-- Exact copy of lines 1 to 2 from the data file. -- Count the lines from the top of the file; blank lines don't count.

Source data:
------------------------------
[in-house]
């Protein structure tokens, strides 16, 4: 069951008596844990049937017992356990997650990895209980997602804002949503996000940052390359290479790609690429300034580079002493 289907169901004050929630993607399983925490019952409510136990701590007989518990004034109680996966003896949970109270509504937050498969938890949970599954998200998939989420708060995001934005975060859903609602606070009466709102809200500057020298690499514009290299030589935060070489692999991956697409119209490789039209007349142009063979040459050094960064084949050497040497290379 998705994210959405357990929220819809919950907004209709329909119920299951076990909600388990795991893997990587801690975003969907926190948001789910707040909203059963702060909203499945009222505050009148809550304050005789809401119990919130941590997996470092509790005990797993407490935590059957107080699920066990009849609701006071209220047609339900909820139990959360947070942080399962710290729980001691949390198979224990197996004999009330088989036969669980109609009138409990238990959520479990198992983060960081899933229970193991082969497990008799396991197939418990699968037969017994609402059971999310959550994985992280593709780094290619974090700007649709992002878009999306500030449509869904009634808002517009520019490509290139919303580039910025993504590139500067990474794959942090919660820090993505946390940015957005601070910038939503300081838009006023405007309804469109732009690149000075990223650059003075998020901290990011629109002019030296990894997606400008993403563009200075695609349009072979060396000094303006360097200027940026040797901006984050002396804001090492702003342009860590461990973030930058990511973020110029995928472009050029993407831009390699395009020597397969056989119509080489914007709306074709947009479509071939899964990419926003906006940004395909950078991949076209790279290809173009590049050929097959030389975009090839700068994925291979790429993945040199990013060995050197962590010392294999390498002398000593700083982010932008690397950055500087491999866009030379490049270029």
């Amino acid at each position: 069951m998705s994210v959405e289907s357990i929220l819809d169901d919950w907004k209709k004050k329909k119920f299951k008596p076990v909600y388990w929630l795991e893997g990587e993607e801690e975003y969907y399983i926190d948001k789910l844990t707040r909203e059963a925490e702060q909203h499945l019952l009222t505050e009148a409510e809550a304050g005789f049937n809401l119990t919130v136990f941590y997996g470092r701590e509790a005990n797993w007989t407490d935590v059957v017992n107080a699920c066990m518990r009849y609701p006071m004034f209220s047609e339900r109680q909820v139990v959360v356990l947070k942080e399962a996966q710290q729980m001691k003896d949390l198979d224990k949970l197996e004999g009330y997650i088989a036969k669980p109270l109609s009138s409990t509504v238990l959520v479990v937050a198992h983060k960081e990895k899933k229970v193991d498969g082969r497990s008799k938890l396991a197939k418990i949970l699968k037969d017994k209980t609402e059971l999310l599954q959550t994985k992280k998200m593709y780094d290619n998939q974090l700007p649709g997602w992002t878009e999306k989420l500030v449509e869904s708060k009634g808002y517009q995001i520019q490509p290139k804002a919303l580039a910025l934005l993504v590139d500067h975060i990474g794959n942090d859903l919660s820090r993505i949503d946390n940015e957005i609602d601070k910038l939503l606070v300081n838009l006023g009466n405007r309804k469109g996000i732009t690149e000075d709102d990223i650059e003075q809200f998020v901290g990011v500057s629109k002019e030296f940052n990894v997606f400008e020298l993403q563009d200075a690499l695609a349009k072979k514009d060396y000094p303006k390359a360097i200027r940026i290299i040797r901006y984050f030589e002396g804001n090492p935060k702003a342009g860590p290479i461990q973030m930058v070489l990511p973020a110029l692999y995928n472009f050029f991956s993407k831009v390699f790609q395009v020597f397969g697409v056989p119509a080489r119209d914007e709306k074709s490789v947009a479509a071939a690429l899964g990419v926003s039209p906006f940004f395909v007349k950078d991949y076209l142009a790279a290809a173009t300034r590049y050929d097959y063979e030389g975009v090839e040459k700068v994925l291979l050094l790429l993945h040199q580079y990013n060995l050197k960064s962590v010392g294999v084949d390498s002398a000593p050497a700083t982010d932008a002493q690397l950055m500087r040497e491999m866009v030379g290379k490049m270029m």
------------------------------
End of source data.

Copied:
[in-house]
């Protein structure tokens, strides 16, 4: 069951008596844990049937017992356990997650990895209980997602804002949503996000940052390359290479790609690429300034580079002493 289907169901004050929630993607399983925490019952409510136990701590007989518990004034109680996966003896949970109270509504937050498969938890949970599954998200998939989420708060995001934005975060859903609602606070009466709102809200500057020298690499514009290299030589935060070489692999991956697409119209490789039209007349142009063979040459050094960064084949050497040497290379 998705994210959405357990929220819809919950907004209709329909119920299951076990909600388990795991893997990587801690975003969907926190948001789910707040909203059963702060909203499945009222505050009148809550304050005789809401119990919130941590997996470092509790005990797993407490935590059957107080699920066990009849609701006071209220047609339900909820139990959360947070942080399962710290729980001691949390198979224990197996004999009330088989036969669980109609009138409990238990959520479990198992983060960081899933229970193991082969497990008799396991197939418990699968037969017994609402059971999310959550994985992280593709780094290619974090700007649709992002878009999306500030449509869904009634808002517009520019490509290139919303580039910025993504590139500067990474794959942090919660820090993505946390940015957005601070910038939503300081838009006023405007309804469109732009690149000075990223650059003075998020901290990011629109002019030296990894997606400008993403563009200075695609349009072979060396000094303006360097200027940026040797901006984050002396804001090492702003342009860590461990973030930058990511973020110029995928472009050029993407831009390699395009020597397969056989119509080489914007709306074709947009479509071939899964990419926003906006940004395909950078991949076209790279290809173009590049050929097959030389975009090839700068994925291979790429993945040199990013060995050197962590010392294999390498002398000593700083982010932008690397950055500087491999866009030379490049270029």